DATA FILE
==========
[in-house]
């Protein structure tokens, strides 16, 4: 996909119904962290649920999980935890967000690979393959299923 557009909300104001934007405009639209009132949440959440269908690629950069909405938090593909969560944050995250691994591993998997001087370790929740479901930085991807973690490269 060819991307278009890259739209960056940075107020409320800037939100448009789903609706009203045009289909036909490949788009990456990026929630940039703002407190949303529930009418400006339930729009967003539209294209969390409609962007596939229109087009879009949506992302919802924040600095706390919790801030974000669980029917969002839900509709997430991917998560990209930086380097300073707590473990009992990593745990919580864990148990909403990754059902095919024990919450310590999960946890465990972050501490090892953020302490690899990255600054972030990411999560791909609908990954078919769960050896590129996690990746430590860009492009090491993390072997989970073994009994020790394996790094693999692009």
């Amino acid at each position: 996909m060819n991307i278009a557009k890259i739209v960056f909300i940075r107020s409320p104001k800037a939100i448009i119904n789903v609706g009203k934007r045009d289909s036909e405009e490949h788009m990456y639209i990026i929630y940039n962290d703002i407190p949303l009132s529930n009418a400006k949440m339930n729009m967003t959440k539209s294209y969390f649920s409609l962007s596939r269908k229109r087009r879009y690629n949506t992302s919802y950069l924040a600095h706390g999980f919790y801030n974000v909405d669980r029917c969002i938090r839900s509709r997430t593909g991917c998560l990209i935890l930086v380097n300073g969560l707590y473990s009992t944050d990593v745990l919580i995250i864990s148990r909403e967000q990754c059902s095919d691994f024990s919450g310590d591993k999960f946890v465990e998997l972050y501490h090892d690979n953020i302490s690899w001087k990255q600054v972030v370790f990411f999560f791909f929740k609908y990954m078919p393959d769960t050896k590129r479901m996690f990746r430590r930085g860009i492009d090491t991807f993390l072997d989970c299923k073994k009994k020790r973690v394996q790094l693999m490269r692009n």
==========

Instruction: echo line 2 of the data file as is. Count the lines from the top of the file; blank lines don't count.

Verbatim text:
């Protein structure tokens, strides 16, 4: 996909119904962290649920999980935890967000690979393959299923 557009909300104001934007405009639209009132949440959440269908690629950069909405938090593909969560944050995250691994591993998997001087370790929740479901930085991807973690490269 060819991307278009890259739209960056940075107020409320800037939100448009789903609706009203045009289909036909490949788009990456990026929630940039703002407190949303529930009418400006339930729009967003539209294209969390409609962007596939229109087009879009949506992302919802924040600095706390919790801030974000669980029917969002839900509709997430991917998560990209930086380097300073707590473990009992990593745990919580864990148990909403990754059902095919024990919450310590999960946890465990972050501490090892953020302490690899990255600054972030990411999560791909609908990954078919769960050896590129996690990746430590860009492009090491993390072997989970073994009994020790394996790094693999692009």